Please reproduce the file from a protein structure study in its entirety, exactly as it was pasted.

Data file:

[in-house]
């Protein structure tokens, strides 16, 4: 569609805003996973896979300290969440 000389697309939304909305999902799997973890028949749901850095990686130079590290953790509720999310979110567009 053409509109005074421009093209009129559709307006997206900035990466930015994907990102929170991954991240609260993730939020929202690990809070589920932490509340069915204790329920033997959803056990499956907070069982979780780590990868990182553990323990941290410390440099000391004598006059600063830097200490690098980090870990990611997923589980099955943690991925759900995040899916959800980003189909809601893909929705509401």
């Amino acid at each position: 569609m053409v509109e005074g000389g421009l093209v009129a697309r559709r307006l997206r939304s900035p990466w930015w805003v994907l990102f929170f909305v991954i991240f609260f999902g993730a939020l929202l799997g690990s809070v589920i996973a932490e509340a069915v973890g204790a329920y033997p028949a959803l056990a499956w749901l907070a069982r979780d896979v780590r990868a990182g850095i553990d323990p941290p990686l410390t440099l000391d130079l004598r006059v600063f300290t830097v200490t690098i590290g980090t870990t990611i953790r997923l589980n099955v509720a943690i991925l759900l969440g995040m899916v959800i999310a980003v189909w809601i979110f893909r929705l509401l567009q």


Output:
[in-house]
């Protein structure tokens, strides 16, 4: 569609805003996973896979300290969440 000389697309939304909305999902799997973890028949749901850095990686130079590290953790509720999310979110567009 053409509109005074421009093209009129559709307006997206900035990466930015994907990102929170991954991240609260993730939020929202690990809070589920932490509340069915204790329920033997959803056990499956907070069982979780780590990868990182553990323990941290410390440099000391004598006059600063830097200490690098980090870990990611997923589980099955943690991925759900995040899916959800980003189909809601893909929705509401």
């Amino acid at each position: 569609m053409v509109e005074g000389g421009l093209v009129a697309r559709r307006l997206r939304s900035p990466w930015w805003v994907l990102f929170f909305v991954i991240f609260f999902g993730a939020l929202l799997g690990s809070v589920i996973a932490e509340a069915v973890g204790a329920y033997p028949a959803l056990a499956w749901l907070a069982r979780d896979v780590r990868a990182g850095i553990d323990p941290p990686l410390t440099l000391d130079l004598r006059v600063f300290t830097v200490t690098i590290g980090t870990t990611i953790r997923l589980n099955v509720a943690i991925l759900l969440g995040m899916v959800i999310a980003v189909w809601i979110f893909r929705l509401l567009q």